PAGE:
Because there was no change, Paul properly did not forgive Alexander but said, “The Lord reward him according to his works.” Part of the Lord’s Prayer is, “Forgive us our trespasses as we forgive those who trespass against us” (Matt. 6:12). In other words, as we ask God for forgiveness, so those who trespass against us should ask for our forgiveness. Repentance precedes forgiveness. Alexander’s being turned over to the Adversary had not resulted in repentance, for “he hath greatly withstood our [particularly Paul’s] words.” In speaking publicly, he would have raised his voice in order to be heard over the tumult.

Comment: Paul’s saying of Alexander, “The Lord reward him according to his [evil] works,” is similar to Michael’s words to Satan with regard to the dispute over Moses’ body: “The Lord rebuke thee” (Jude 9).

Reply: Alexander’s “works” were an affront to the ministry of Paul. His example and influence were detrimental to the faith, to say the least.

Paul warned Timothy to beware of Alexander, for the coppersmith had strongly opposed the apostle’s teaching and discourses. What made the withstanding so injurious is that Alexander was in the brotherhood. When someone in the brotherhood opposes one whom the Lord is specially dealing with, that individual is more accountable. Paul wrote in the first epistle that he had turned Alexander over to Satan. To write unfavorably about him in the second epistle indicates he was continuing in the wrong course despite the disfellowshipping. Incidentally, some who go out of the truth in our day linger a long time with the brethren, trying to take others with them.

The very fact Timothy was being warned shows Paul saw that Alexander would persist in his evil course. The point was to try to rescue those under his influence. Alexander had reached the point of no return, but the hope was that those he was influencing could be pulled “out of the fire” (Jude 23).

Comment: Knowing he would soon be put to death, Paul considered it necessary to give Timothy this strong warning about Alexander.

Reply: Yes, and that was especially true because Timothy would return to Ephesus and be Paul’s successor there, reassuming the duties of elder. Since Alexander was not obeying the terms of excommunication, he would probably be the source of a continuing problem.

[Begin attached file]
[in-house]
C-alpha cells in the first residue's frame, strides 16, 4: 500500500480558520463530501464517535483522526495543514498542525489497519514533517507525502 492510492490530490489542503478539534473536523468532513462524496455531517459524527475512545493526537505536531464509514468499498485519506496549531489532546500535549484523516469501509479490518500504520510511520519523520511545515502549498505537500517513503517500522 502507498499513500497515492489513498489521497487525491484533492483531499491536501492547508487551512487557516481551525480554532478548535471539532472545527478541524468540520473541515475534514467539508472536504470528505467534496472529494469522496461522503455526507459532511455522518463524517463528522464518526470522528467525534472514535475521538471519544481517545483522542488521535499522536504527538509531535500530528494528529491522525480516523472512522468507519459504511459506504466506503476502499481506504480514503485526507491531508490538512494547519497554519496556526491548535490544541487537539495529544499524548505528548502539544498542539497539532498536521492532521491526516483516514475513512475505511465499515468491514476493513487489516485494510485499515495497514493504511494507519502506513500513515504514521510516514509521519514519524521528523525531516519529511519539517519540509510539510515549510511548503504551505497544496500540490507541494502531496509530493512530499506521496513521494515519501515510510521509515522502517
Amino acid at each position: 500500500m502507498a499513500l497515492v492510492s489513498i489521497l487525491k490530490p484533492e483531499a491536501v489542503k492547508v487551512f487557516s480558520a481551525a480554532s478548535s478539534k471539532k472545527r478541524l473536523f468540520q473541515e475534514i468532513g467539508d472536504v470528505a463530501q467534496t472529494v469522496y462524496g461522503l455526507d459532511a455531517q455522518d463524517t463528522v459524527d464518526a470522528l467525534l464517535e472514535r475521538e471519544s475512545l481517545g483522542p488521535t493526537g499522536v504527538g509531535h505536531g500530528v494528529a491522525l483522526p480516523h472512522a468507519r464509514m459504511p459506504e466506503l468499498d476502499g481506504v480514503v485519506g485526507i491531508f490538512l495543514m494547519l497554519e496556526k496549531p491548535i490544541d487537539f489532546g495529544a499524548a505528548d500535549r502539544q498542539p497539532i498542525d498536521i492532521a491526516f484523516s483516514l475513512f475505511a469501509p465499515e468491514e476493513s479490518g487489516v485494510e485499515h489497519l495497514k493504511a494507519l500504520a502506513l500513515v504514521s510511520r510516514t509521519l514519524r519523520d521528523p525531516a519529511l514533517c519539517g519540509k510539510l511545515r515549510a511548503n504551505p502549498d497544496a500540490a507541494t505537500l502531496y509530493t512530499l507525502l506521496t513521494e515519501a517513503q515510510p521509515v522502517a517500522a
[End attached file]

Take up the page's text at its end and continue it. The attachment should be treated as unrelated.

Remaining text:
Moreover, Paul had said that “all” (meaning the preponderance of the leadership) in Asia had forsaken him (2 Tim. 1:15). Timothy needed encouragement and a backbone so that he could withstand what he would experience on his return to Ephesus. For him to have these instructions of Paul in writing would be of great help, for Alexander was a man of means and influence and a public speaker. Paul told Timothy to use his talent to rebuke and warn as and where necessary. Timothy was a man of real character but was not as outgoing as, say, Titus.

Comment: After two epistles in which Paul had stressed sound doctrine and wholesome and holy living, it is startling that he listed so many in each epistle who forsook the truth in one way or another. More such individuals are named in 1 and 2 Timothy than in any other epistle.

2 Tim. 4:16 At my first answer no man stood with me, but all men forsook me: I pray God that it may not be laid to their charge.

Not enough detail is given to know which of several situations Paul was referring to. One possibility is when he was brought up for a court hearing at Ephesus, and several brethren forsook him momentarily. He prayed that their action might not “be laid to their charge.” The incident shows that people sometimes change their mind, but whether or not God forgives a Christian for a misstep is what is important. If a brother slights one of God’s true children, the offended individual might forgive him, but the blot may stand against him from the Lord’s

standpoint and thus prevent him from making his calling and election sure. The important questions are, What is the final outcome? What does God think? Does God forgive him?

Comment: The Amplified has, “At my first trial no one acted in my defense (as my advocate) or took my part or [even] stood with me, but all forsook me. May it not be charged against them! But the Lord stood by me and strengthened me, so that through me the (Gospel) message might be fully proclaimed and all the Gentiles might hear it. So I was delivered out of the jaws of the lion.”

Reply: Like the Amplified, many early writers applied verses 16 and 17 to Ephesus.

Comment: Paul was talking about a sin of omission when he said, “I pray God that it may not be laid to their charge.” With Alexander, who was guilty of a sin of commission, Paul said, “The Lord reward him according to his works” (verse 14).

Reply: Yes. For brethren not to speak up when they should is a sin of omission, for silence gives consent to opposition.

Comment: Similarly, no man stood with Jesus at the time of his apprehension. The apostles fled.